Battery management systems can now give operators access to information on every battery on every truck. These systems can: minimize energy use, avoid overheating, overdischarge and other harmful conditions; give fuel gauge readings to help ensure timely charging; and collect and analyze data for recordkeeping and fleet management.
The food industry has been especially aggressive moving to electric vehicles due to food safety concerns, notes Wayne Wilde Sr., field technical sales officer at UniCarriers Americas Corp. Electric trucks are also more energy efficient and likewise more sustainable. But the move doesn’t come without costs. Space and equipment is needed for battery charging, including eye washing stations.
The answer to this has been “opportunity” charging, which allows a battery to charge while it’s on the truck. This saves labor for battery handling and reduces the number of batteries needed per truck.
The Industrial Truck Association (ITA), in its 2013 business trends survey, notes that manufacturers expect to see “opportunity” charging gain ground in the next few years. The ITA also sees growth in “fast” charging, which is faster than opportunity charging, but requires the battery to be charged outside the truck.
More economical and energy efficient batteries are also coming into play. ITA expects lithium ion batteries to post the most growth in the next few years, thanks to low maintenance. However, ITA notes that the lead acid battery remains the most economical solution while also serving an important role as the truck counterweight.
One of the most promising battery innovations is hydrogen fuel cell technology, which eliminates batteries altogether and produces only water and heat as byproducts of combustion. Fuel cell energy is also less susceptible to environmental events that disrupt power.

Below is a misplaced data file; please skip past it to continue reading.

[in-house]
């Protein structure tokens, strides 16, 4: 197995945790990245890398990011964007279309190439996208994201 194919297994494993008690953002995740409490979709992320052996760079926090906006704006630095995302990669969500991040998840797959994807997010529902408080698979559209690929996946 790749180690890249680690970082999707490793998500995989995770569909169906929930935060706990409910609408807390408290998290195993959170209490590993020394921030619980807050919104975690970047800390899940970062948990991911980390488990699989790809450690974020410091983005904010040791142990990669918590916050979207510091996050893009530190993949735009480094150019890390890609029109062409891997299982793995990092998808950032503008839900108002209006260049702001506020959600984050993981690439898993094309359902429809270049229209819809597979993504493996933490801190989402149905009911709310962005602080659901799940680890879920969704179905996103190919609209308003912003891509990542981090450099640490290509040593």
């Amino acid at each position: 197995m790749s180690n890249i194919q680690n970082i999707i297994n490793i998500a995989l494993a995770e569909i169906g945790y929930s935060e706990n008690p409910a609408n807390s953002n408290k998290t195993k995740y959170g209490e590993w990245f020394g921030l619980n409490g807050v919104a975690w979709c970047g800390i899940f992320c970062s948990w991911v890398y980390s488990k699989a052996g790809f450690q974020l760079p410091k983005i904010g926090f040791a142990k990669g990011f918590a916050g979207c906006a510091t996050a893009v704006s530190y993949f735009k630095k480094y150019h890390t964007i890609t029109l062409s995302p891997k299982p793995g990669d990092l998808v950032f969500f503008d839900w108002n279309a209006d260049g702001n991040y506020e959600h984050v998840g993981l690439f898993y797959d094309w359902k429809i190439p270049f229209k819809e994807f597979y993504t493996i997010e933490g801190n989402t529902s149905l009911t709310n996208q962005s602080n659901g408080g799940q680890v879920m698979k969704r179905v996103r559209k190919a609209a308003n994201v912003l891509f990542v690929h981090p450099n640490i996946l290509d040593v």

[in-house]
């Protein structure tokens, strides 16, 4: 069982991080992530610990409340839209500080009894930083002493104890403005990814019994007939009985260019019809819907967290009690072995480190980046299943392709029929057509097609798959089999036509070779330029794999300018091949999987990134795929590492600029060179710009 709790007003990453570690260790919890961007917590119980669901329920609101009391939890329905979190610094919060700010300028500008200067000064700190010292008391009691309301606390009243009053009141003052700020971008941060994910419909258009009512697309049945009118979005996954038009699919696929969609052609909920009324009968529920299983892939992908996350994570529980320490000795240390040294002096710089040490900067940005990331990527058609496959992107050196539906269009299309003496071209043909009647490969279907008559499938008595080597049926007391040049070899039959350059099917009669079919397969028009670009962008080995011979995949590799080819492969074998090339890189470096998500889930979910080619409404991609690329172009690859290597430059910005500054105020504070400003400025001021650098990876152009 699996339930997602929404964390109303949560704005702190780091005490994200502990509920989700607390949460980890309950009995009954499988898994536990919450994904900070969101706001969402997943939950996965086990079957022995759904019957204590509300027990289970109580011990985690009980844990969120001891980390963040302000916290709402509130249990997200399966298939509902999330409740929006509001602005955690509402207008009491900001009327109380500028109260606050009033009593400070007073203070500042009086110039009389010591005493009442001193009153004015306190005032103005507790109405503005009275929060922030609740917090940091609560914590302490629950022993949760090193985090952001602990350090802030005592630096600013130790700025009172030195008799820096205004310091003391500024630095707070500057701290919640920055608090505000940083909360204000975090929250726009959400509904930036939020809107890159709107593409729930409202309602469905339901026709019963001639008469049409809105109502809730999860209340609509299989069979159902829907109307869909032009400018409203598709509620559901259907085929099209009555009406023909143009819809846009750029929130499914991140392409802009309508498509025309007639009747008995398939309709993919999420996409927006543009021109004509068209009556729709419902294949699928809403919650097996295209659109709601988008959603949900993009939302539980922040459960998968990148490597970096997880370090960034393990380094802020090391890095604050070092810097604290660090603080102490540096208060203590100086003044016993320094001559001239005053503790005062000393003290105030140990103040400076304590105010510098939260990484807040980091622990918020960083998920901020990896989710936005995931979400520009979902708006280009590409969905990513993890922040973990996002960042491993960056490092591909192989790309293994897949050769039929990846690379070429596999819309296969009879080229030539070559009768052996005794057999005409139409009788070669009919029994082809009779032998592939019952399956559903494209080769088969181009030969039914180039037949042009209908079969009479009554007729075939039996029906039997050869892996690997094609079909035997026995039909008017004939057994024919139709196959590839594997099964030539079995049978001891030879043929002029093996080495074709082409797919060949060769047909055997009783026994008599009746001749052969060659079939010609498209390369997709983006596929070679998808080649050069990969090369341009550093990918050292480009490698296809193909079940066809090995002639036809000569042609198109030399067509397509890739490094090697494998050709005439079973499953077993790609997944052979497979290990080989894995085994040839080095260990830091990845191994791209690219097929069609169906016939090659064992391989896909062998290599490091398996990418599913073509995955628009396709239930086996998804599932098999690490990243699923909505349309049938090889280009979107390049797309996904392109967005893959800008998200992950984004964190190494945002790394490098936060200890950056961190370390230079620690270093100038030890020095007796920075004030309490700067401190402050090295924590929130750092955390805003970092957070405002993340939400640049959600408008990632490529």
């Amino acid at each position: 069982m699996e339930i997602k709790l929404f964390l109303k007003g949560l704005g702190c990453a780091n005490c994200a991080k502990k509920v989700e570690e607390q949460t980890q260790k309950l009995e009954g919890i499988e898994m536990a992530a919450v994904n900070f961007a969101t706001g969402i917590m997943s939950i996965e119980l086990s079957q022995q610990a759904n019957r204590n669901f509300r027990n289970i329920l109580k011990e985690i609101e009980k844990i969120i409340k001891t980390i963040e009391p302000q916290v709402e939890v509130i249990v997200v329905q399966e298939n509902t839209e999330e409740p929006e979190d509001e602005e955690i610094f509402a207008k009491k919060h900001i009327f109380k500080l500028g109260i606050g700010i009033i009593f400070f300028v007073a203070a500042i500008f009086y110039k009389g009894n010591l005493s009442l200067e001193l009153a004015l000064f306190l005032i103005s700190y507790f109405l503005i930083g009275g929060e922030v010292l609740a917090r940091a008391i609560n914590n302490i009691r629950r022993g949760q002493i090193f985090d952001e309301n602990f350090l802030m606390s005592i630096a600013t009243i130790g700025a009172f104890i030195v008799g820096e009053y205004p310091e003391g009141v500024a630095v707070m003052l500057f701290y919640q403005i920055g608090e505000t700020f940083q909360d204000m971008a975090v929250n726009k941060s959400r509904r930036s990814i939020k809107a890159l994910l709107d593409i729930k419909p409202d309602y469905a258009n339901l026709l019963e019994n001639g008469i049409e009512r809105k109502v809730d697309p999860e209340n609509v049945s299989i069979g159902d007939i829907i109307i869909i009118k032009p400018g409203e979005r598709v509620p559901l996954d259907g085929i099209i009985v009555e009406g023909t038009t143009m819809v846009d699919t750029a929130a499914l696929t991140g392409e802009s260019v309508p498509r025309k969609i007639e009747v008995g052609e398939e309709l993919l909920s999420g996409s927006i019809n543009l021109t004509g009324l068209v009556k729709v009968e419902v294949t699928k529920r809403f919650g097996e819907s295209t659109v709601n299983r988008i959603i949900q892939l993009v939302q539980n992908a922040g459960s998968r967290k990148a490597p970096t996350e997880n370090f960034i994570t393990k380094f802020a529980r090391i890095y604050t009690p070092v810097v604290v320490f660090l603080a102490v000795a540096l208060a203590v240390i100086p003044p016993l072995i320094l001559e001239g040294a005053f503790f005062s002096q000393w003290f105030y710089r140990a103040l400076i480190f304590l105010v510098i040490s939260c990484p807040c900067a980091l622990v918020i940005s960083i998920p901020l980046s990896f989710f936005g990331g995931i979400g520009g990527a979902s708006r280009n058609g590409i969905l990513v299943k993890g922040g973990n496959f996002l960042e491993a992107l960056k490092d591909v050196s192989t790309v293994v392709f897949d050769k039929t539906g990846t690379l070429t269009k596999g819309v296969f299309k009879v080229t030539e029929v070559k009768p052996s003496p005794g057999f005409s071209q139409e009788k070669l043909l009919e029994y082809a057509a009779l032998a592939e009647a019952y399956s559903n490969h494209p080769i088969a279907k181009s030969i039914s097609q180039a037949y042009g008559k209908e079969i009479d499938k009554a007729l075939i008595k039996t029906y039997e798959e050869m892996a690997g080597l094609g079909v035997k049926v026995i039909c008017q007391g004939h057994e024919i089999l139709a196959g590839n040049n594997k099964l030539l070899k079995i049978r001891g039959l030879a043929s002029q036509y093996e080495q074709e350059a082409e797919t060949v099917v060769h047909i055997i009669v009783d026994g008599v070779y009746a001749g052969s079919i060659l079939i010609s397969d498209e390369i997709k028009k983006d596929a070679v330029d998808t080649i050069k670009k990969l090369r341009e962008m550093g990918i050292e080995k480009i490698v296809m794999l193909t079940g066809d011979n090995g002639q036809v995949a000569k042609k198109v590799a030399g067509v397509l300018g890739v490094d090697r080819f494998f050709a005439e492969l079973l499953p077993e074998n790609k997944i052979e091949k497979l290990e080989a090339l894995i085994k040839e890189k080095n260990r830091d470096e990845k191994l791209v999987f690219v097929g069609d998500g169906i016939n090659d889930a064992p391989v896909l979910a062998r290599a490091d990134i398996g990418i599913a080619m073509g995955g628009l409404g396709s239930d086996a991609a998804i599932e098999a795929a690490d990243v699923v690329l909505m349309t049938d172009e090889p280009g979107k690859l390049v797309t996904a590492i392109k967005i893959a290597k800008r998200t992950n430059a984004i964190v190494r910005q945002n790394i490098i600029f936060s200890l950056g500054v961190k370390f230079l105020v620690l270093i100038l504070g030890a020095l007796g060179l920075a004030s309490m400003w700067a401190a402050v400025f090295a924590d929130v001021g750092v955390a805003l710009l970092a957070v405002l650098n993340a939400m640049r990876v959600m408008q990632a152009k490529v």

ITA, cognizant of the benefits of fuel cell technology, cites the following concerns affecting the pace of growth: cost, delivery, distribution and customer acceptance.
Nevertheless, Latham, N.Y.-based Plug Power, one of the nation’s leading manufacturers of fuel cell powered lift trucks, has closed deals with Sysco, Coca Cola, Wegmans, Kroger, Walmart, and Central Grocers. The company has reportedly sold about 5,000 lift trucks in the last five years.
Other types of energy are also evolving. ITA forecasts the most growth in the next three years for liquid propane gas, followed closely by diesel fuel.
In the meantime, lift trucks continue to evolve in other ways.
As rack storage systems have continued to grow taller, lift truck manufacturers have recognized that optical visual aids are important, according to the ITA’s 2013 business trends survey. Lift truck manufacturers view optical safety aids important as both a safety feature and an efficiency enhancement.
Looking further into the future, lift truck manufacturers envision greater use of automatic guided vehicles (AGVs), depending on the application. Crown Equipment, in a recent white paper on automatic forklifts, notes that vehicles can now accommodate both automatic and manual operation to provide the flexibility needed in a warehouse environment. One application that has emerged is high-volume picking where the operator can remotely advance the forklift, eliminating the need to climb on and off the vehicle multiple times in an aisle.
Lift trucks also continue to improve in the areas of reach, speed and weight capacity.
Mitsubishi Caterpillar Forklift America Inc., the provider of Jungheinrich lift trucks, recently introduced the Jungheinrich ETR 340 – 335d series of pantograph reach trucks. The 3,500- to 4,500-lb. capacity trucks offer faster lift speeds combined with high capacity retention, allowing loads to be staged at higher-rack levels for greater warehouse efficiency and productivity.
The ETR series provides load handling at heights up to 450 inches, thanks to a suspended articulating drive axle that balances load weight for improved stability during cornering and when working at high heights.
Hyster notes that its W45ZH walkie improves productivity by allowing operators to simultaneously transport and lift pallets. Trucks automatically lift the pallet to the maximum fork height without having to hold the lift button during transport.
Distribution facilities have more lift truck choices than ever, thanks to enhanced capabilities. Determining the right product requires a manager to examine the organization’s needs thoroughly and match these requirements with the many available options in today’s marketplace.